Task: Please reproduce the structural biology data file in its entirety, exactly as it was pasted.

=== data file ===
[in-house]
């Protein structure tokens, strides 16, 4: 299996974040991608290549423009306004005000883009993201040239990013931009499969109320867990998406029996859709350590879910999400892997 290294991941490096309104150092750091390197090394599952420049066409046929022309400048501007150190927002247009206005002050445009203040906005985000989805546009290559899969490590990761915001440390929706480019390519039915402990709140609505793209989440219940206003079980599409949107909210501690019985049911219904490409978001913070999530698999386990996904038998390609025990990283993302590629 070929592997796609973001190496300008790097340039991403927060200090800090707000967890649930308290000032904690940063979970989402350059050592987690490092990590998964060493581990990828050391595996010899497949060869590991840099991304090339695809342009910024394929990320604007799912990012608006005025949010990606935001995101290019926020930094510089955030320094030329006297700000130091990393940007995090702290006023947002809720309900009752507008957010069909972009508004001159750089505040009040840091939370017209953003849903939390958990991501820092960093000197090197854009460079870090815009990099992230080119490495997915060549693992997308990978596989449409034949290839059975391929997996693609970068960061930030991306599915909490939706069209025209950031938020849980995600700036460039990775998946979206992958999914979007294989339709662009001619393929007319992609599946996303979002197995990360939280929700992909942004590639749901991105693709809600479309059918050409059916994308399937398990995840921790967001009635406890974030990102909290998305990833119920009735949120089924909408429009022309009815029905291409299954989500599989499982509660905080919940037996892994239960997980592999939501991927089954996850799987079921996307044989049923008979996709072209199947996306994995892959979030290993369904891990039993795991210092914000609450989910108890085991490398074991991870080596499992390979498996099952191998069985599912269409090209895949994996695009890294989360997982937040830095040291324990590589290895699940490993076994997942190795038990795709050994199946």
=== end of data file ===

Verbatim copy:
[in-house]
């Protein structure tokens, strides 16, 4: 299996974040991608290549423009306004005000883009993201040239990013931009499969109320867990998406029996859709350590879910999400892997 290294991941490096309104150092750091390197090394599952420049066409046929022309400048501007150190927002247009206005002050445009203040906005985000989805546009290559899969490590990761915001440390929706480019390519039915402990709140609505793209989440219940206003079980599409949107909210501690019985049911219904490409978001913070999530698999386990996904038998390609025990990283993302590629 070929592997796609973001190496300008790097340039991403927060200090800090707000967890649930308290000032904690940063979970989402350059050592987690490092990590998964060493581990990828050391595996010899497949060869590991840099991304090339695809342009910024394929990320604007799912990012608006005025949010990606935001995101290019926020930094510089955030320094030329006297700000130091990393940007995090702290006023947002809720309900009752507008957010069909972009508004001159750089505040009040840091939370017209953003849903939390958990991501820092960093000197090197854009460079870090815009990099992230080119490495997915060549693992997308990978596989449409034949290839059975391929997996693609970068960061930030991306599915909490939706069209025209950031938020849980995600700036460039990775998946979206992958999914979007294989339709662009001619393929007319992609599946996303979002197995990360939280929700992909942004590639749901991105693709809600479309059918050409059916994308399937398990995840921790967001009635406890974030990102909290998305990833119920009735949120089924909408429009022309009815029905291409299954989500599989499982509660905080919940037996892994239960997980592999939501991927089954996850799987079921996307044989049923008979996709072209199947996306994995892959979030290993369904891990039993795991210092914000609450989910108890085991490398074991991870080596499992390979498996099952191998069985599912269409090209895949994996695009890294989360997982937040830095040291324990590589290895699940490993076994997942190795038990795709050994199946």